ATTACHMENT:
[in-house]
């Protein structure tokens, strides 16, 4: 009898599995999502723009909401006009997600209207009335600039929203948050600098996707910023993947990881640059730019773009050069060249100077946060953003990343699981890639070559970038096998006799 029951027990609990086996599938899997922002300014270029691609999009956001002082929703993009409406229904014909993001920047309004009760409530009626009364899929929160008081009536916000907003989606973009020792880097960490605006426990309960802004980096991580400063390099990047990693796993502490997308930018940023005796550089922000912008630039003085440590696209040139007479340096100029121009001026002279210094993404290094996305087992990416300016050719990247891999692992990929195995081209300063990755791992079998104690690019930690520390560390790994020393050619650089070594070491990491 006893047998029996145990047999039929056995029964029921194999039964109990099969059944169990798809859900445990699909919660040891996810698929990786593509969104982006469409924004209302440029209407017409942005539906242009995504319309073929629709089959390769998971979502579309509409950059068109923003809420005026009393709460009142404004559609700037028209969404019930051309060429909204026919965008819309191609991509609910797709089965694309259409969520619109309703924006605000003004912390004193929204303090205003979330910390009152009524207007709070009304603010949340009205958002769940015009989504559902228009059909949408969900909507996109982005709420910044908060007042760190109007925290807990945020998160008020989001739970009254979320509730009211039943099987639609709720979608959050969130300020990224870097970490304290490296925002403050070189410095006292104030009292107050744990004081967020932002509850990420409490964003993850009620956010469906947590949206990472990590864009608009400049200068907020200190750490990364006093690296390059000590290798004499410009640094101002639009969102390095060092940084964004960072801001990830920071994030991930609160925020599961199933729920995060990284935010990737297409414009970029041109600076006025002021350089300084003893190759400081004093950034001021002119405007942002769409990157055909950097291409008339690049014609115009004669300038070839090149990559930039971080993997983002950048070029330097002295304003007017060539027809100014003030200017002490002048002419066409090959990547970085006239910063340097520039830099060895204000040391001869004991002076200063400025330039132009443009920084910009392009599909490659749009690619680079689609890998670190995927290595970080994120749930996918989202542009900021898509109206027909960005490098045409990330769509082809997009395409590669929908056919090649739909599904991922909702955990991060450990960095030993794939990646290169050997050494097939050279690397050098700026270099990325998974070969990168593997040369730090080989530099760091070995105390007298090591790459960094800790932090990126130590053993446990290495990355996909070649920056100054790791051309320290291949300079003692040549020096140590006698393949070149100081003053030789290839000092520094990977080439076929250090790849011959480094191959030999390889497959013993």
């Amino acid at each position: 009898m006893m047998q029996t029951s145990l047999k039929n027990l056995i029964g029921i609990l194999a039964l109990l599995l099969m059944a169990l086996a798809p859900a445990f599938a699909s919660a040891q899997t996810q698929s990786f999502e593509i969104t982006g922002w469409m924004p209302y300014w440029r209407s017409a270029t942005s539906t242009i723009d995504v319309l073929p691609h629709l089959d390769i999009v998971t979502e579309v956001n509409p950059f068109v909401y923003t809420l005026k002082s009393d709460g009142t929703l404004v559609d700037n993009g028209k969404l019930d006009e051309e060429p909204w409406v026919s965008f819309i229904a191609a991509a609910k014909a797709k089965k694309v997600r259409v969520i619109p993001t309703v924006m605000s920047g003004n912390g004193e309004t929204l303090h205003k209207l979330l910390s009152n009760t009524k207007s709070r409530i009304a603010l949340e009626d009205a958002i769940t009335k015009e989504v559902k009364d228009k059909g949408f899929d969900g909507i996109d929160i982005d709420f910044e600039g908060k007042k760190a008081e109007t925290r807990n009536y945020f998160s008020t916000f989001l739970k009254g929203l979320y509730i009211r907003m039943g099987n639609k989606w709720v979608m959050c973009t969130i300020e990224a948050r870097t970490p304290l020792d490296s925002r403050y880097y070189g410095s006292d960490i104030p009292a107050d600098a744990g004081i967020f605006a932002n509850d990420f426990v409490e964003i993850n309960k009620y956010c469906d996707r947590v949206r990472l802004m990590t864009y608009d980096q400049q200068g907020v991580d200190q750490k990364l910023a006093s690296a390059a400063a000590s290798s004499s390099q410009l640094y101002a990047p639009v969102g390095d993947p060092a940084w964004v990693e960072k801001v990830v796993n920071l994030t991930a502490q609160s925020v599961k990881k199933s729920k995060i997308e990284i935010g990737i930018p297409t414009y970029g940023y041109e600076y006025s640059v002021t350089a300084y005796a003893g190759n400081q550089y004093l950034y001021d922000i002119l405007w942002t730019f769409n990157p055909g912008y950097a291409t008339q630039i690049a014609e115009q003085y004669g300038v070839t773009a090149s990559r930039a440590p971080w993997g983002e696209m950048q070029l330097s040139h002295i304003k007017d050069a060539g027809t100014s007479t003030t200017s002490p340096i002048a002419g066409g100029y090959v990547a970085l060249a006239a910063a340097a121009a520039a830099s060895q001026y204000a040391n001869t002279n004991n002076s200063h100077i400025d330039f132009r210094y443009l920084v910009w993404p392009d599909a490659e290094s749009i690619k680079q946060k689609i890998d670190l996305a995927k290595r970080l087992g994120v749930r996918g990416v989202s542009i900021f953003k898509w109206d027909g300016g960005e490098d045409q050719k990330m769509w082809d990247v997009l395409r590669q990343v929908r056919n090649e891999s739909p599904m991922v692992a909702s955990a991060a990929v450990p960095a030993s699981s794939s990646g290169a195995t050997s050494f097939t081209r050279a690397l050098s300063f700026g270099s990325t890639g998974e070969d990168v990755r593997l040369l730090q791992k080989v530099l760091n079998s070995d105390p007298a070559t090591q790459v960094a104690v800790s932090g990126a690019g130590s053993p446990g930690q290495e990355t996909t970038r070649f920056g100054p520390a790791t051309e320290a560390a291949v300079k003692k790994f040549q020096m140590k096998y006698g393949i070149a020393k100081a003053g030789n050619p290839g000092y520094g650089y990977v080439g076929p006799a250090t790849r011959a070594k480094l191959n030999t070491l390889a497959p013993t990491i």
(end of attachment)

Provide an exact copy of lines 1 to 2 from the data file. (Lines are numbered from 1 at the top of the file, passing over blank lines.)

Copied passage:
[in-house]
């Protein structure tokens, strides 16, 4: 009898599995999502723009909401006009997600209207009335600039929203948050600098996707910023993947990881640059730019773009050069060249100077946060953003990343699981890639070559970038096998006799 029951027990609990086996599938899997922002300014270029691609999009956001002082929703993009409406229904014909993001920047309004009760409530009626009364899929929160008081009536916000907003989606973009020792880097960490605006426990309960802004980096991580400063390099990047990693796993502490997308930018940023005796550089922000912008630039003085440590696209040139007479340096100029121009001026002279210094993404290094996305087992990416300016050719990247891999692992990929195995081209300063990755791992079998104690690019930690520390560390790994020393050619650089070594070491990491 006893047998029996145990047999039929056995029964029921194999039964109990099969059944169990798809859900445990699909919660040891996810698929990786593509969104982006469409924004209302440029209407017409942005539906242009995504319309073929629709089959390769998971979502579309509409950059068109923003809420005026009393709460009142404004559609700037028209969404019930051309060429909204026919965008819309191609991509609910797709089965694309259409969520619109309703924006605000003004912390004193929204303090205003979330910390009152009524207007709070009304603010949340009205958002769940015009989504559902228009059909949408969900909507996109982005709420910044908060007042760190109007925290807990945020998160008020989001739970009254979320509730009211039943099987639609709720979608959050969130300020990224870097970490304290490296925002403050070189410095006292104030009292107050744990004081967020932002509850990420409490964003993850009620956010469906947590949206990472990590864009608009400049200068907020200190750490990364006093690296390059000590290798004499410009640094101002639009969102390095060092940084964004960072801001990830920071994030991930609160925020599961199933729920995060990284935010990737297409414009970029041109600076006025002021350089300084003893190759400081004093950034001021002119405007942002769409990157055909950097291409008339690049014609115009004669300038070839090149990559930039971080993997983002950048070029330097002295304003007017060539027809100014003030200017002490002048002419066409090959990547970085006239910063340097520039830099060895204000040391001869004991002076200063400025330039132009443009920084910009392009599909490659749009690619680079689609890998670190995927290595970080994120749930996918989202542009900021898509109206027909960005490098045409990330769509082809997009395409590669929908056919090649739909599904991922909702955990991060450990960095030993794939990646290169050997050494097939050279690397050098700026270099990325998974070969990168593997040369730090080989530099760091070995105390007298090591790459960094800790932090990126130590053993446990290495990355996909070649920056100054790791051309320290291949300079003692040549020096140590006698393949070149100081003053030789290839000092520094990977080439076929250090790849011959480094191959030999390889497959013993």